A person cannot be torture or to cruel, inhuman or degrading punishment or treatment.

A person cannot be torture or to cruel, inhuman or degrading punishment or treatment.


The Rule of law which is otherwise called supremacy of law enunciates that law is above everyone and it applies to everyone. Whether governor or governed, rulers or ruled, no one is above the law, no one is exempted from the law, and no one can grant exemption to the application of the law. Even though it is recognized as fundamental to the western democratic order, every democratic State asserts its necessity in order to achieve the rule by the law and with the law. Such as, the Constitution of the People’s Republic of Bangladesh pledges in its Preamble that

A person cannot be torture or to cruel, inhuman or degrading punishment or treatment. According to Article 1 of the Convention against Torture and Other Forms of Cruel, Inhuman or Degrading Treatment or Punishment (CAT), torture means:

“… any act by which severe pain or suffering, whether physical or mental, is intentionally inflicted on a person for such purposes as obtaining from him or a third person information or a confession, punishing him for an act he or a third person has committed or is suspected of having committed, or intimidating or coercing him or a third person or for any reason based on discrimination of any kind, when such pain or suffering is inflicted by a public official or any other person acting in official capacity.” By Adeeba Aziz Khan.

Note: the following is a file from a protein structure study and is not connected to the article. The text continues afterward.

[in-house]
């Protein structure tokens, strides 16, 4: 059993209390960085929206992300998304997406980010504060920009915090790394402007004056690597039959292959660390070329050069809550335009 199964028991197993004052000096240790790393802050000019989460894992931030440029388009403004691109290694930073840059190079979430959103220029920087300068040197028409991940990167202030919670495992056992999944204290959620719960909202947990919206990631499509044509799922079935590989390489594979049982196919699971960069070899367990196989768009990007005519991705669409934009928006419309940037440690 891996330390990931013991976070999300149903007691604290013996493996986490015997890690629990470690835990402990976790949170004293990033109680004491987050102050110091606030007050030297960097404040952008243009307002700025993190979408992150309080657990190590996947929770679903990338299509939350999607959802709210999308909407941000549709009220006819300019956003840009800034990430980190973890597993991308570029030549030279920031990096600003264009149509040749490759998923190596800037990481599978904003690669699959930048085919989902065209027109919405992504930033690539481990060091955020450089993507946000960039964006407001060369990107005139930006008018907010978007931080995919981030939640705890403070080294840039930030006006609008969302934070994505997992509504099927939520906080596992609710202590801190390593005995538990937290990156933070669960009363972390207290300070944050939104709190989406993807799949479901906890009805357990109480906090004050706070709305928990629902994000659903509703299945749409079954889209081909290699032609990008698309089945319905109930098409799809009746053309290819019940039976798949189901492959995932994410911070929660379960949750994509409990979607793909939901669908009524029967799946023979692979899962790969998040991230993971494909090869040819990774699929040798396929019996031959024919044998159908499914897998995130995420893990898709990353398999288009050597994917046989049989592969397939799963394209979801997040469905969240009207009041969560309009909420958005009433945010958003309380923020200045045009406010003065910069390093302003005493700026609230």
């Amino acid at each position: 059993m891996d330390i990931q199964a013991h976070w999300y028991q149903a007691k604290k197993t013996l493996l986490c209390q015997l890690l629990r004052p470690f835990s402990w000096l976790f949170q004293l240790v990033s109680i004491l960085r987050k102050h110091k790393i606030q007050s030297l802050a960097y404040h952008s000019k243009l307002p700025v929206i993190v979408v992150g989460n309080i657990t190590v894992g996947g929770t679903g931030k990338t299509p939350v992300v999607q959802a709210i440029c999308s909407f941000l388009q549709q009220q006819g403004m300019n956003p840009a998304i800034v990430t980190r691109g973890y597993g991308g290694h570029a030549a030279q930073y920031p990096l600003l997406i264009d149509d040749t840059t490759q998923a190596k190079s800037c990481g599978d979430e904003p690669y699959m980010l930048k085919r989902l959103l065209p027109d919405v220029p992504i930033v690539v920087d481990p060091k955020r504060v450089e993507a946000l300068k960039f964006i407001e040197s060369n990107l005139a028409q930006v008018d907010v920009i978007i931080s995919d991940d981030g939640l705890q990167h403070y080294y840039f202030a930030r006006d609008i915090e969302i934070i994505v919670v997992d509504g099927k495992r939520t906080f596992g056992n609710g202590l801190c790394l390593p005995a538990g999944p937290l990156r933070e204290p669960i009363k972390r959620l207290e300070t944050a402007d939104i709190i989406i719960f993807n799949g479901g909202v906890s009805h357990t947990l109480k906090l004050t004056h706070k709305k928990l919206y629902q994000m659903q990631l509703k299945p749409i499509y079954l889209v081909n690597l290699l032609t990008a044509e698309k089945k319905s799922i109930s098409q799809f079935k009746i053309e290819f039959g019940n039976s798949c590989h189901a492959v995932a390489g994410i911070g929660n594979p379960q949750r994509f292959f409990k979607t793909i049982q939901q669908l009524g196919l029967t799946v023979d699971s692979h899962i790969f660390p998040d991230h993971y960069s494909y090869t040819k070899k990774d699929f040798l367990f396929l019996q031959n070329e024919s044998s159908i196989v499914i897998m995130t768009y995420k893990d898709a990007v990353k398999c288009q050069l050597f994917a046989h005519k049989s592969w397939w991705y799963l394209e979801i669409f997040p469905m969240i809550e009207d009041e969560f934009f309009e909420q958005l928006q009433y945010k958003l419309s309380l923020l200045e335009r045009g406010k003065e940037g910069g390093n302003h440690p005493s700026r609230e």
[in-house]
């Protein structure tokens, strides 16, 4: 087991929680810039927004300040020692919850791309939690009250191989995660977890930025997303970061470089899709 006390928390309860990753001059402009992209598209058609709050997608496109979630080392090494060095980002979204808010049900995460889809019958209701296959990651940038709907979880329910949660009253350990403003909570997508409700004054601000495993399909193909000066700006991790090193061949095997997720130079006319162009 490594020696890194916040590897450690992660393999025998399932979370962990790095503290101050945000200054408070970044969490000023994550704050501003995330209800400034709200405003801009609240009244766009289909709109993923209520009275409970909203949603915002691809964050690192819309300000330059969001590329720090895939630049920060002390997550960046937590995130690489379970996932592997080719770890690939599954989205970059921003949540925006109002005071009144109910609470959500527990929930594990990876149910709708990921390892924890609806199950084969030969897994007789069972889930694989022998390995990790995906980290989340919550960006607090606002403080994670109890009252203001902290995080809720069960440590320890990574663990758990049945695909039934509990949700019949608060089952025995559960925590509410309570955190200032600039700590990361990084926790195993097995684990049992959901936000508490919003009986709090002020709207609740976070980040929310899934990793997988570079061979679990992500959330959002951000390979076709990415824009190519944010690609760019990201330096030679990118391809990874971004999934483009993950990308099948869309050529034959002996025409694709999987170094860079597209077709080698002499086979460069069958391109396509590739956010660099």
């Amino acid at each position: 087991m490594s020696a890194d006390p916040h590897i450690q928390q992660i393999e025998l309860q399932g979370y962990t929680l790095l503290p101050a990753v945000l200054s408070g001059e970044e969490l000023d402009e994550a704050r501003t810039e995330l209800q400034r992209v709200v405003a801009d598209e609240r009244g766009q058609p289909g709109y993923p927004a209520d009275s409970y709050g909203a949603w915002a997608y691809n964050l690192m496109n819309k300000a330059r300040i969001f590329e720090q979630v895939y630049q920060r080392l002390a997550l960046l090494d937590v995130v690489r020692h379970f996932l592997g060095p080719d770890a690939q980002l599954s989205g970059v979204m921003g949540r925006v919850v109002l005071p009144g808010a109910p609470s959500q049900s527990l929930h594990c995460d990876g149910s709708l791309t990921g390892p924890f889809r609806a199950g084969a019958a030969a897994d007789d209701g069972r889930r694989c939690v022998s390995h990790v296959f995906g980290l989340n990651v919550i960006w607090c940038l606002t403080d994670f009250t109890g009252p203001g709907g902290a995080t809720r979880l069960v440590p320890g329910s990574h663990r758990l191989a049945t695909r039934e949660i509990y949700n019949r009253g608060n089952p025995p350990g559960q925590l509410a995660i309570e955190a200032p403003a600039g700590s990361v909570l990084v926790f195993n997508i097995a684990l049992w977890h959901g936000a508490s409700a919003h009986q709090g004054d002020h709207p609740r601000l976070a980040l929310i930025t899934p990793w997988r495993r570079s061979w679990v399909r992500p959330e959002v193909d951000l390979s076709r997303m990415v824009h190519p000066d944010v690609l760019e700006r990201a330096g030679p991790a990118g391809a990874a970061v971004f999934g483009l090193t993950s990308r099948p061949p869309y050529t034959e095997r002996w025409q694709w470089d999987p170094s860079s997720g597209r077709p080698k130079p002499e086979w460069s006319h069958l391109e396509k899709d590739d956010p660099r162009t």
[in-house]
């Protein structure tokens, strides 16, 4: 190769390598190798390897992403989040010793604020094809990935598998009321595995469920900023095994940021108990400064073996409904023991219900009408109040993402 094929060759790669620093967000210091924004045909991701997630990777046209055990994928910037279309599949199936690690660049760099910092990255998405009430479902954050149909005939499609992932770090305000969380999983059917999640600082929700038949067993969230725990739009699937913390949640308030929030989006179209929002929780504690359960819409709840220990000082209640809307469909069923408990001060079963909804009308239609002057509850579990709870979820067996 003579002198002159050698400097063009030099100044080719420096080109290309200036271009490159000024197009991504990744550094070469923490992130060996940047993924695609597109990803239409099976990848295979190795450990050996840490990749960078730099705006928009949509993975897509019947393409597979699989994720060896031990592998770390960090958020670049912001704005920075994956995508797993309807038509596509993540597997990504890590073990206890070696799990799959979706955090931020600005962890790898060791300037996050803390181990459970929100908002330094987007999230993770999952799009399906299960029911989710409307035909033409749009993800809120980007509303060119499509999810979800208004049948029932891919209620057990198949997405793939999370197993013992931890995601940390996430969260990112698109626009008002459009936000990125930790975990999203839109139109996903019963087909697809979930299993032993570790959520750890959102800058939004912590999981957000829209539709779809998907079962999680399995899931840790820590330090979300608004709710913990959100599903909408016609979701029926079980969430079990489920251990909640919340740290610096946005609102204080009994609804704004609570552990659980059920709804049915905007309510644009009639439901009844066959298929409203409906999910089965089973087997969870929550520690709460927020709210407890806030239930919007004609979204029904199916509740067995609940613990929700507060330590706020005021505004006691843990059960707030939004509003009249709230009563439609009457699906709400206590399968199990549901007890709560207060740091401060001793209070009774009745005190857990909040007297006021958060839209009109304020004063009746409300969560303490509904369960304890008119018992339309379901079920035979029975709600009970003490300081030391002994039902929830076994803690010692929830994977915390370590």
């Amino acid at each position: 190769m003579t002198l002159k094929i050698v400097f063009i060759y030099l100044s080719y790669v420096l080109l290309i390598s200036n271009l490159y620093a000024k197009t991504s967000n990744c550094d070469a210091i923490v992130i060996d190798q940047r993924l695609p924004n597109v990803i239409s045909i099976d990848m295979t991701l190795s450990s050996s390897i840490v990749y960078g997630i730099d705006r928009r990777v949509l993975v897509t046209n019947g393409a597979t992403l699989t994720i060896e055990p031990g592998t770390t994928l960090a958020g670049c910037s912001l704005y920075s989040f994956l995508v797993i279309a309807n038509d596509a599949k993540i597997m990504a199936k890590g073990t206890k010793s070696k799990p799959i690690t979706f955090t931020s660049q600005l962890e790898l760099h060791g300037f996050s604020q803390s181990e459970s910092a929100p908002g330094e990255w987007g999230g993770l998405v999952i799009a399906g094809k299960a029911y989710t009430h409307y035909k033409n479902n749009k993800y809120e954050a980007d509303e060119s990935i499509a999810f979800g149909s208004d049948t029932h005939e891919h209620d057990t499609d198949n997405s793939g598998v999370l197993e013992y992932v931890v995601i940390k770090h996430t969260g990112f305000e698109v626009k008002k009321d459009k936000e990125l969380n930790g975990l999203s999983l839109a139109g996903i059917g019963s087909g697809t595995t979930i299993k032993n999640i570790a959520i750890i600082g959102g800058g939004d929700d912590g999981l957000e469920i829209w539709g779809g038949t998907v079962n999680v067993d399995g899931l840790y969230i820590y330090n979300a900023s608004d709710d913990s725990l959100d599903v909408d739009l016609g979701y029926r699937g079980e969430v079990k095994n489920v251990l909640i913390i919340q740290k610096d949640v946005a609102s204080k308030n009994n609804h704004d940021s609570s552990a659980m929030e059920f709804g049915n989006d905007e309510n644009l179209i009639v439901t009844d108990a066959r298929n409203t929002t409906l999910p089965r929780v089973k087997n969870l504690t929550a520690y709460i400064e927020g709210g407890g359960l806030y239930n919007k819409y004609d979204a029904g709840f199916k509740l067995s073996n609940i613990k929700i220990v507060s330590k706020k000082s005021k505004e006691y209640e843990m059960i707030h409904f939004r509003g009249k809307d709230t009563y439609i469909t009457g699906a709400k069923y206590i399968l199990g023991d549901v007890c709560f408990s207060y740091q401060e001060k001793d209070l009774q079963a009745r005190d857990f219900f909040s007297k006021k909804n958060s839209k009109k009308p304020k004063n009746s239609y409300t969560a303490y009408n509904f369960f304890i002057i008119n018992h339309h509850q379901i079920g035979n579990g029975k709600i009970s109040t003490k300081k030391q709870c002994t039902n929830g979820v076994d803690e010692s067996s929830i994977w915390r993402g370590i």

As Bangladesh struggles, even with the return of a democratic government, to put an end to human rights violations in the form of extra-judicial killings and torture by law enforcers, one may wonder how far having a new criminal offence of torture will go, especially as a culture of impunity remains institutionalized in the justice system. Yet, this article endeavors to show that a clear definition of torture and its establishment as a criminal offence through the passing of a bill currently pending in Parliament – The Torture and Custodial Death (Prohibition)
Bill, 2009 – will have a number of significant impacts, and indeed be a necessary stepping-stone for many more much needed changes to come.